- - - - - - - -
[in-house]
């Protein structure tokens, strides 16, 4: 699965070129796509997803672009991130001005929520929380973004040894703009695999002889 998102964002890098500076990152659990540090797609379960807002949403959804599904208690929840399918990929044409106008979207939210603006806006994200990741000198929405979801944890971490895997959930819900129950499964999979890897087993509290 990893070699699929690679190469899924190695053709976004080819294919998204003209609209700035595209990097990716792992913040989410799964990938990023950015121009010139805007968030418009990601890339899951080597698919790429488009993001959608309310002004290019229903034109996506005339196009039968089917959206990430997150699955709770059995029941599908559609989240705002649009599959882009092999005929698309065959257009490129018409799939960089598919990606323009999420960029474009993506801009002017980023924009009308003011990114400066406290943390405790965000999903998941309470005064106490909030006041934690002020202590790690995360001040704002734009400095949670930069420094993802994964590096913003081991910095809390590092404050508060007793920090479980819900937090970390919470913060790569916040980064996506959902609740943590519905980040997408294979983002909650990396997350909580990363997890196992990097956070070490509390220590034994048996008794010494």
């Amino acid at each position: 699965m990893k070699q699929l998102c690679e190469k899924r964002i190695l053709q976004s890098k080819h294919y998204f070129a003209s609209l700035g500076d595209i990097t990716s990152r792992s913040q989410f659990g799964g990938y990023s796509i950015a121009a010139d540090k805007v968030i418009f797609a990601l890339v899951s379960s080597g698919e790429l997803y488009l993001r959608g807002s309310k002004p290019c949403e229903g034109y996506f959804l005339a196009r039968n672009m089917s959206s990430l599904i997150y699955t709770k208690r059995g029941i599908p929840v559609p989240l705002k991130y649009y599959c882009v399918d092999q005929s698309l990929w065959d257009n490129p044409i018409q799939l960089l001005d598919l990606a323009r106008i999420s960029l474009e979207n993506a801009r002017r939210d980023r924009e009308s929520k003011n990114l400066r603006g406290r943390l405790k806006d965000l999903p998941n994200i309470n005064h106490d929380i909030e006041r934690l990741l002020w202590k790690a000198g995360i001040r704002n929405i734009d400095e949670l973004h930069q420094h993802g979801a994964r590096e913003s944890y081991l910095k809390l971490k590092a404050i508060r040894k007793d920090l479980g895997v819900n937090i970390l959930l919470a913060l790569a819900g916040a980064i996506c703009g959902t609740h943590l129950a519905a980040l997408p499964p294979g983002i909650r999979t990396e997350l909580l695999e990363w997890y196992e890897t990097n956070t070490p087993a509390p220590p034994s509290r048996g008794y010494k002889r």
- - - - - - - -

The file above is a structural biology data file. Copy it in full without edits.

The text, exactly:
[in-house]
């Protein structure tokens, strides 16, 4: 699965070129796509997803672009991130001005929520929380973004040894703009695999002889 998102964002890098500076990152659990540090797609379960807002949403959804599904208690929840399918990929044409106008979207939210603006806006994200990741000198929405979801944890971490895997959930819900129950499964999979890897087993509290 990893070699699929690679190469899924190695053709976004080819294919998204003209609209700035595209990097990716792992913040989410799964990938990023950015121009010139805007968030418009990601890339899951080597698919790429488009993001959608309310002004290019229903034109996506005339196009039968089917959206990430997150699955709770059995029941599908559609989240705002649009599959882009092999005929698309065959257009490129018409799939960089598919990606323009999420960029474009993506801009002017980023924009009308003011990114400066406290943390405790965000999903998941309470005064106490909030006041934690002020202590790690995360001040704002734009400095949670930069420094993802994964590096913003081991910095809390590092404050508060007793920090479980819900937090970390919470913060790569916040980064996506959902609740943590519905980040997408294979983002909650990396997350909580990363997890196992990097956070070490509390220590034994048996008794010494």
């Amino acid at each position: 699965m990893k070699q699929l998102c690679e190469k899924r964002i190695l053709q976004s890098k080819h294919y998204f070129a003209s609209l700035g500076d595209i990097t990716s990152r792992s913040q989410f659990g799964g990938y990023s796509i950015a121009a010139d540090k805007v968030i418009f797609a990601l890339v899951s379960s080597g698919e790429l997803y488009l993001r959608g807002s309310k002004p290019c949403e229903g034109y996506f959804l005339a196009r039968n672009m089917s959206s990430l599904i997150y699955t709770k208690r059995g029941i599908p929840v559609p989240l705002k991130y649009y599959c882009v399918d092999q005929s698309l990929w065959d257009n490129p044409i018409q799939l960089l001005d598919l990606a323009r106008i999420s960029l474009e979207n993506a801009r002017r939210d980023r924009e009308s929520k003011n990114l400066r603006g406290r943390l405790k806006d965000l999903p998941n994200i309470n005064h106490d929380i909030e006041r934690l990741l002020w202590k790690a000198g995360i001040r704002n929405i734009d400095e949670l973004h930069q420094h993802g979801a994964r590096e913003s944890y081991l910095k809390l971490k590092a404050i508060r040894k007793d920090l479980g895997v819900n937090i970390l959930l919470a913060l790569a819900g916040a980064i996506c703009g959902t609740h943590l129950a519905a980040l997408p499964p294979g983002i909650r999979t990396e997350l909580l695999e990363w997890y196992e890897t990097n956070t070490p087993a509390p220590p034994s509290r048996g008794y010494k002889r």